The Common Yeoman can be found in West Malaysia, and we have photographed it at the Panti Forest Reserve in southeast Johor, a mere 40-50 km drive from Singapore. There, it demonstrated the same active and skittish behaviour and was also photographed puddling on damp footpaths in forested area.
Another Common Yeoman shot in the Kuala Kangsar area (Perak state) in Malaysia
A quick comparison of the photographs of the Common Yeoman shot in Singapore showed that it matched quite closely with those shot in West Malaysia, in particular those from Panti Forest. This would be the Malaysian subspecies rotundata. The Common Yeoman is fulvous orange above, with a black distal margin or with black sinuate marginal and submarginal spots and lines. The Common Yeoman does not have the broad black apical area on the forewing like the other related species.
A mating pair of the Common Yeoman, shot in Panti Forest Reserve in Johor
The underside is paler with a silvery white or whitish transverse band across both wings. In the Common Yeoman, this pale discal band is narrow and generally uniform in width across both wings, whilst the band widens towards the costa of the forewing in the other related species.
A Common Yeoman puddling on the muddy forest floor at Panti Forest Reserve, Johor
A Common Yeoman perched on a leaf. Shot in Singapore.
The butterflies of the genus Cirrochroa
are known to show migratory tendencies. They have been described as "rapid in flight but occasionally found at moist spots on the roadside." [Butterflies of the Malay Peninsula by Corbet & Pendlebury 4th Edition, pg 153]
A Common Yeoman perched on a leaf. Shot in Singapore
How did the Common Yeoman appear in Singapore? Did it migrate naturally across the Straits of Johor, when the prevailing winds were in its favour? Or did the caterpillars or pupae of this species stow away on plants that came into Singapore? Many theories may be expounded as to how this species first came to Singapore, but we will never know for certain.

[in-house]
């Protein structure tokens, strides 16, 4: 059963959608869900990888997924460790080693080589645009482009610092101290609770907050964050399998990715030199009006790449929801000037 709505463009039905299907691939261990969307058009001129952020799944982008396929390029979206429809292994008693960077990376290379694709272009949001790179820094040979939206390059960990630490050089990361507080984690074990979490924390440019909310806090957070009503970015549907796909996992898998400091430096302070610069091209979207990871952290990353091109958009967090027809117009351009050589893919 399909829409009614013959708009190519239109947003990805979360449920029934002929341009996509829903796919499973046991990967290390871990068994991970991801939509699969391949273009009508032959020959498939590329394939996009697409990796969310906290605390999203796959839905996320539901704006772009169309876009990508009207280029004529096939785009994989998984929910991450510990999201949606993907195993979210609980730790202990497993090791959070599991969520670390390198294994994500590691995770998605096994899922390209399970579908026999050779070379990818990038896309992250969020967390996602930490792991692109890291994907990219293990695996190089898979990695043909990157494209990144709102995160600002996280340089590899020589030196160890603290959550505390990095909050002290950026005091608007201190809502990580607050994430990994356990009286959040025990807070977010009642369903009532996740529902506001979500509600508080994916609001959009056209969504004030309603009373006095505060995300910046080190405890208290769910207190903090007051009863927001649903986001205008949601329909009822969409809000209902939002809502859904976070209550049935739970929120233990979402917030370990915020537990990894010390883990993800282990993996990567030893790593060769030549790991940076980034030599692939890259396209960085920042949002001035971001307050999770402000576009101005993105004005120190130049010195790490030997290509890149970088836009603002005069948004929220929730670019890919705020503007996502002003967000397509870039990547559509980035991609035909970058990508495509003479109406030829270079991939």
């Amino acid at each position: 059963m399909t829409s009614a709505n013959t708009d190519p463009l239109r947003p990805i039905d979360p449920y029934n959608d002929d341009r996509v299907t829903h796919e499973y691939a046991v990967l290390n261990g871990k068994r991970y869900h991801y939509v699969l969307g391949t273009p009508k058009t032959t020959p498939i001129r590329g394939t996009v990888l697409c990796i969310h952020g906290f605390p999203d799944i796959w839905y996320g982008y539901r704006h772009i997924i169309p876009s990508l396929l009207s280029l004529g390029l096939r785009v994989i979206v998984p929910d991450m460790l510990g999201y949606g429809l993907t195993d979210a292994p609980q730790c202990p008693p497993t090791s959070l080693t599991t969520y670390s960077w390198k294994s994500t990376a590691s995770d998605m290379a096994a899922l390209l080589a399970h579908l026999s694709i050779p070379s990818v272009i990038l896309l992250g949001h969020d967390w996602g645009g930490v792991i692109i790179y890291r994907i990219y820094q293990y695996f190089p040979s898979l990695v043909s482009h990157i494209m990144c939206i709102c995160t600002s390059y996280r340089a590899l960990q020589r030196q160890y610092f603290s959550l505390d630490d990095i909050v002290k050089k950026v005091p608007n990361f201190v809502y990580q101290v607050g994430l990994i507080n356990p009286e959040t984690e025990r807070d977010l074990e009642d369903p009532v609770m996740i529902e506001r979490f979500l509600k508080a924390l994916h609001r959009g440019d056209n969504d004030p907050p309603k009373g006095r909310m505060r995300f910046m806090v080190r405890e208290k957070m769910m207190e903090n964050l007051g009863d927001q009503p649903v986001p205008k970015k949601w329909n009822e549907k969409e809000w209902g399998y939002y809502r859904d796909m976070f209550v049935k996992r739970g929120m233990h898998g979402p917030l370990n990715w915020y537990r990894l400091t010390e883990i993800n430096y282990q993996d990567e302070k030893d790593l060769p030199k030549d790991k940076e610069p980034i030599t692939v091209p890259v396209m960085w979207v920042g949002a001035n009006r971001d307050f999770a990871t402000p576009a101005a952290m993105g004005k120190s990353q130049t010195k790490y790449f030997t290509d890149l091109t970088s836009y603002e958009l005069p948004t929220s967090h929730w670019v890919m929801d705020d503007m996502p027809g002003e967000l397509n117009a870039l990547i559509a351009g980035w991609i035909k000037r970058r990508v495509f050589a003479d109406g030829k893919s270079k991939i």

That a colony of the butterflies has now established themselves in Singapore is now certain. For how long this will sustain, we will have to observe closely. Would the lack of genetic diversity wipe out the species after a few generations due to inbreeding? Or will it thrive and be a resident species in Singapore and adding to the biodiversity of our butterfly fauna? Its geographical range is described as "occurring throughout Sundaland", but why was it not earlier recorded in Singapore?
As with many mysterious phenomena occurring in our natural world, there are more questions than there are answers. But we will record the Common Yeoman as species #318 in the Singapore Butterfly Checklist, and observe whether the species will continue to flourish on our little island in the sun.
Text by Khew SK : Photos by Goh LC, Federick Ho, Khew SK, Horace Tan and Mark Wong
[C&P4] The Butterflies of The Malay Peninsula, A.S. Corbet and H.M. Pendlebury, 4th Edition, Malayan Nature Society, 1992.
Special thanks and credit to Zhou Boyi of the National Parks Board for the discovery of this new butterfly species to Singapore.